TORONTO -- Included on a long list of things that changed for many in 2020 was the shift from eating out in restaurants to ordering in, fuelling a surge in demand on third-party delivery apps that pair a roving driver with a meal ready to be dispatched to a customer’s home.

More Canadians stayed home and used platforms such as Skip the Dishes, Uber Eats and DoorDash to find restaurants and order in meals in 2020, but the question remains whether that will continue in the long-term when COVID-19 is eventually in the rear-view mirror.

This year of lockdowns, pandemic restrictions on restaurant capacity and reluctance among many diners to frequent indoor public places, would seem to offer a turning point for delivery services that have struggled to make profits.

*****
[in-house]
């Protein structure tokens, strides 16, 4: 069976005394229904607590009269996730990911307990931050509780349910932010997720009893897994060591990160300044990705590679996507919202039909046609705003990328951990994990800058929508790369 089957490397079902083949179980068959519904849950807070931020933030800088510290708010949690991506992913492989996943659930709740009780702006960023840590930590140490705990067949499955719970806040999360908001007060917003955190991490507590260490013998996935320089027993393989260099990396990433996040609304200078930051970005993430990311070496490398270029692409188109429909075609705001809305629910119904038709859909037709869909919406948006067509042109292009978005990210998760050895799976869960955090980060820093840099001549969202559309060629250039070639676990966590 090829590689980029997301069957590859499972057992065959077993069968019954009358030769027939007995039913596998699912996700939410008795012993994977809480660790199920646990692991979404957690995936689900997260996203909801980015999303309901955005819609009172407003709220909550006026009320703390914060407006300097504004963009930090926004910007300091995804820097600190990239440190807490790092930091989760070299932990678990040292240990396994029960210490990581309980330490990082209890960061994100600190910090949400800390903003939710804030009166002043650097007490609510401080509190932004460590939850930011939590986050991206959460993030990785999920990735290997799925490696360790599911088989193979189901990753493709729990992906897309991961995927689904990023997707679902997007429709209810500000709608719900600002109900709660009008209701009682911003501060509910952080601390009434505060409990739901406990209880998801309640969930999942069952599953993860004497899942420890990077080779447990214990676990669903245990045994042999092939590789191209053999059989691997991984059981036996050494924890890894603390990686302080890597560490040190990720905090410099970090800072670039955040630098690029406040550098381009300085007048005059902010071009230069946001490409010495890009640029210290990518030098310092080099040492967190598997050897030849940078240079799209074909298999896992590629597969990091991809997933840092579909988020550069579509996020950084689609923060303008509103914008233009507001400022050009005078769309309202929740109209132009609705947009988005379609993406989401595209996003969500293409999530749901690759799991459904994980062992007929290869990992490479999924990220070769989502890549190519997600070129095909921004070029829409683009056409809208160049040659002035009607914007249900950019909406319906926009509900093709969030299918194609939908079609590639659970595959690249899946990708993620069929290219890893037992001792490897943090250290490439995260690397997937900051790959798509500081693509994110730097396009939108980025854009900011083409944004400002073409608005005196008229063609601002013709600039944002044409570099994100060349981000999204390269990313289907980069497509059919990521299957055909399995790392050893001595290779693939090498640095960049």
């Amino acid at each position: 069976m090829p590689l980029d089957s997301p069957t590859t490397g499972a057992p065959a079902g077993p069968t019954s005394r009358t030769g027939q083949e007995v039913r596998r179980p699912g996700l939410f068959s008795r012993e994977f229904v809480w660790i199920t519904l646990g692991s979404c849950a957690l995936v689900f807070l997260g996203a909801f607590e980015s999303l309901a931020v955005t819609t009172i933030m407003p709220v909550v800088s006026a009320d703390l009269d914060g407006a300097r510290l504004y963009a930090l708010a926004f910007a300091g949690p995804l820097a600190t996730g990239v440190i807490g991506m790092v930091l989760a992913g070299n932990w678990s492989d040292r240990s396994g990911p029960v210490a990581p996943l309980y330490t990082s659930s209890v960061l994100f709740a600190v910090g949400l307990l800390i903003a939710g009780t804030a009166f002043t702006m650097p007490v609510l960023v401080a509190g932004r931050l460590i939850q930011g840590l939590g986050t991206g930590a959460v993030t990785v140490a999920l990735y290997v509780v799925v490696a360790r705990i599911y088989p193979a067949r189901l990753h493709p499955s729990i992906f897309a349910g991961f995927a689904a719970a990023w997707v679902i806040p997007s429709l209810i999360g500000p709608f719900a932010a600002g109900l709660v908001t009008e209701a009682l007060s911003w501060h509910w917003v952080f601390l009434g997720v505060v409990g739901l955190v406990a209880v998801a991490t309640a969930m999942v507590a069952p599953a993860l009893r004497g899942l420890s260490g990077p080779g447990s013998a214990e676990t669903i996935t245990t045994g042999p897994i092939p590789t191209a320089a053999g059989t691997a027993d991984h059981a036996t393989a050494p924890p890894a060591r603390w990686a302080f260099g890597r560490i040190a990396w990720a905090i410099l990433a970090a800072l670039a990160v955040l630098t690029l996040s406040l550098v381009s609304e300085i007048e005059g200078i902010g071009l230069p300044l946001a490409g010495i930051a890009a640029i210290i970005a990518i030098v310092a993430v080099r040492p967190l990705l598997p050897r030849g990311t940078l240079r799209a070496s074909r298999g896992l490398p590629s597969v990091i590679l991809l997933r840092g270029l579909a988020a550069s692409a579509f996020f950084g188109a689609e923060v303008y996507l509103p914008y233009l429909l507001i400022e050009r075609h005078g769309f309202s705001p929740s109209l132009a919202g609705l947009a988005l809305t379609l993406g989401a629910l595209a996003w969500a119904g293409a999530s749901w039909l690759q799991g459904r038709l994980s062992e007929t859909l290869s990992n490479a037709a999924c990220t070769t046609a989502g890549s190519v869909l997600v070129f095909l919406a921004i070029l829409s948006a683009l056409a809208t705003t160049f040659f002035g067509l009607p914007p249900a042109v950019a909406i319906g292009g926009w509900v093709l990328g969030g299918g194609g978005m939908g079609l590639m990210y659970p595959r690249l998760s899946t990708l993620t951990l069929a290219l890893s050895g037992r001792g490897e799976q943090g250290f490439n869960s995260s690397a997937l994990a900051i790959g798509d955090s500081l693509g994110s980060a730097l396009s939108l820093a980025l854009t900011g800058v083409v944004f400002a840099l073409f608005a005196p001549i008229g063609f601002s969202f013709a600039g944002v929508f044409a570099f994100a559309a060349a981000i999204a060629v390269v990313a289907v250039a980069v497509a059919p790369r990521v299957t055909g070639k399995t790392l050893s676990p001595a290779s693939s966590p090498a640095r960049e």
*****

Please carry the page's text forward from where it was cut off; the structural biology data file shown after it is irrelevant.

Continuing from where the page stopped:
2020 has seen rapidly accelerated adoption of a range of online ordering of groceries and prepared food in Canada, but experts say long-term profitability will require a major shift in business models.

According to the Agri-Food Analytics Lab (AAL) at Dalhousie University, Canadians ordered $4.7 billion worth of meals in 2019, and close to $1.5 billion of that was ordered by using a food delivery app.

A report published in February found 39 per cent of Canadians had tried a food delivery app at least once, up from 29 per cent in May 2019.


But 2020 was the year that food delivery really came into its own.

Altogether, 63.8 per cent of Canadians ordered food online in some way in the last six months, according to recent AAL research.